Sven Thielmann, Stereoplay
 
Norma Winstone verbindet auf ihrer jüngsten CD mit dem deutschen Klarinettisten und Sopransaxofonisten Klaus Gesing und dem friulanischen Pianisten Glauco Venier die hohe Kunst des Lieds mit der nur scheinbar trivialeren des Songs. Sie war … eine Pionierin des instrumental improvisierten Gesangs, und ihre Herkunft aus dem britischen Free Jazz der sechziger Jahre hat sie nicht verleugnet. Aber sie hat sich gewissermaßen domestiziert in einem kammermusikalischen Rahmen, zumal im Trio Azimuth…
Jetzt mit Gesing und Venier, übertrifft sie die integrierte Kammer-Kunst von Azimuth noch. Es sind Lieder mit Worten aus unterschiedlichsten Bereichen: von Cole Porters „Every Time We Say Goodbye“ (in einer hinreißend spröden Version) über Peter Gabriels „Here Comes The Flood“ bis hin zu „Ciant“, einer von Satie ausgehenden Melodie des Pianisten Venier. Nicht zu vergessen die vielen eigenen Texte, die nie banal sind. …
Ein großes, kleines Gesamtkunstwerk, in dem sich Zurücknahme und kollektive Spiellust in einer altmodischen (oder eben neuen) Qualität finden. Innigkeit. Man wagt das Wort kaum auszusprechen.
Peter Rüedi, Die Zeit
 
Dies ist eine vollkommen eigene Kammermusik, karg instrumentiert, minimalistisch, konzentriert, ausgewogen, mild und in sich ruhend. In gewisser Weise schreibt Norma Winstone in ihrem Dienst am Song die fast 20-jährige Geschichte von Azimuth fort, ihres Trios mit John Taylor und Kenny Wheeler. Viel mehr aber leuchtet sie im neuen Trio mit dem deutschen Bassklarinettisten und Sopransaxofonisten Klaus Gesing und dem italienischen Pianisten Glauco Venier in kompaktem und doch luftigem, auf Solos verzichtendem Gruppenklang die Valenzen lyrischer Vorlagen aus. … Das schlagzeug- und basslose Trio nimmt sich souverän Raum. … Überlegt-überlegen entschlackte Arrangements rücken sie zueinander und lassen sie überzeugend miteinander korrespondieren.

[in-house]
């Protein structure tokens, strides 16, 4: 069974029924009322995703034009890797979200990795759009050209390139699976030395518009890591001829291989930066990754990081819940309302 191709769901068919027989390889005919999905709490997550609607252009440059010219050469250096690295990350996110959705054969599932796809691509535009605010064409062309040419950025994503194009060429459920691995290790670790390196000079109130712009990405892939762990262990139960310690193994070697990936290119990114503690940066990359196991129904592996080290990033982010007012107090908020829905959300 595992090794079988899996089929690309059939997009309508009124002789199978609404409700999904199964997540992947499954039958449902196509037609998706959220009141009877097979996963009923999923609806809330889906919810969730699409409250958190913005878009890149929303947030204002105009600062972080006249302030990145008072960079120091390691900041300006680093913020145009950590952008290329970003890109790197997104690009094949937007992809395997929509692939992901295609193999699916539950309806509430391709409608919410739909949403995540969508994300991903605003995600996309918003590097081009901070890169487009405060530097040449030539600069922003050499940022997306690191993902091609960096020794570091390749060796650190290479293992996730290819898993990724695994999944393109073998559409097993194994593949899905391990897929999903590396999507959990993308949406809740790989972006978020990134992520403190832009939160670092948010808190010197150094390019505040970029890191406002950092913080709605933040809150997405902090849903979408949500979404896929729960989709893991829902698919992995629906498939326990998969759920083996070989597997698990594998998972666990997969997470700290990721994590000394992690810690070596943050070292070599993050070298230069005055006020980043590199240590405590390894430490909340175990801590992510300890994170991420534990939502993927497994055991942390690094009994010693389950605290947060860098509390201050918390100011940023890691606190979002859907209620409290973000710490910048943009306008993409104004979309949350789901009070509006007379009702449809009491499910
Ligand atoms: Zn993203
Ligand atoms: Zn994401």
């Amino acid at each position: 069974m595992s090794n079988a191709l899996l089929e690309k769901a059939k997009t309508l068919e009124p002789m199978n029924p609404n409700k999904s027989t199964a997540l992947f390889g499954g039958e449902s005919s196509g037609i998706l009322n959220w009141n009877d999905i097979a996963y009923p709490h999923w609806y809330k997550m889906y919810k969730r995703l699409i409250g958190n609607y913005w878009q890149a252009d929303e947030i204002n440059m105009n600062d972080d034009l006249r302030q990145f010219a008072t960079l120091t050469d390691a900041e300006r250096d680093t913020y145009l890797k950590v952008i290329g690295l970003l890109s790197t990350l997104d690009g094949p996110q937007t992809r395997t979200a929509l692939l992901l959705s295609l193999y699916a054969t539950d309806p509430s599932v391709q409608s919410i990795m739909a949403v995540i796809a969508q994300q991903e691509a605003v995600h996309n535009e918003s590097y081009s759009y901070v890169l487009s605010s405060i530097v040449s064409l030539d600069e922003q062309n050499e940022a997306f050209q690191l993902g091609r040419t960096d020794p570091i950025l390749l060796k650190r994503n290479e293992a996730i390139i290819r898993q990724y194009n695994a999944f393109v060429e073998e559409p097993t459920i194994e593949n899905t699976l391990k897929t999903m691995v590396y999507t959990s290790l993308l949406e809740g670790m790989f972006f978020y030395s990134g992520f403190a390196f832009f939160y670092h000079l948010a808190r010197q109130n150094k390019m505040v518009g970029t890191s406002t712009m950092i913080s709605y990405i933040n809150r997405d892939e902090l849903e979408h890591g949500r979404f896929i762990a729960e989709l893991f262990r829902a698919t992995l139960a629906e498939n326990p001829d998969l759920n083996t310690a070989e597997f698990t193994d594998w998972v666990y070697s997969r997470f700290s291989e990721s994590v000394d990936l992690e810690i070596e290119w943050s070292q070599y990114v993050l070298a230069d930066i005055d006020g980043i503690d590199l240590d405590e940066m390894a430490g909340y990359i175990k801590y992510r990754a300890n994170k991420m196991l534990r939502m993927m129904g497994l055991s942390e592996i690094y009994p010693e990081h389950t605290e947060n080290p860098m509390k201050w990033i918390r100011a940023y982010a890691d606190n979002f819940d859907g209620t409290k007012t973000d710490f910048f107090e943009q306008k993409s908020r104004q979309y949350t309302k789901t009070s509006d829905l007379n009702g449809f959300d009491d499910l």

Ulrich Steinmetzger, Jazzthing
“Distances” Norma Winstone’s first ECM recording in a decade is a project that indeed traverses territories, its wide-ranging repertoire embracing original material, tributes to Coltrane and to Pasolini, cover versions from Cole Porter to Peter Gabriel, pieces inspired by Italian folk music and by Erik Satie, a free calypso and more. For all its broad focus, however,b the music is unified by the rigorous control the musicians exert upon their material. This is jazz of chamber music sensibility and precision, by a trio that improvises in a clearly-defined group language. German reedman Klaus Gesing and Italian pianist Glauco Venier have been influenced by Winstone’s earlier recordings, but they work with the material in ways entirely their own.

Both making ECM debuts here, Venier and Gesing have been active as duo partners for more than a decade. Guesting with them eight years ago Winstone recognized at once the potential for trio work: “it was very clear that there was a real possibility of the music developing.” The work has progressed on several levels. Both Venier and Gesing are imaginative composers and Winstone, a great singer still underrated as a lyricist, adds words that extend the atmospheres of the pieces with a poet’s sure touch. Conversely, piano and bass clarinet or soprano sax frequently underline the meaning of the words. The trio is more of a ‘songs band’ than was Azimuth which emphasized the voice-as-instrument (an approach revisited here on the song “Gorizia”).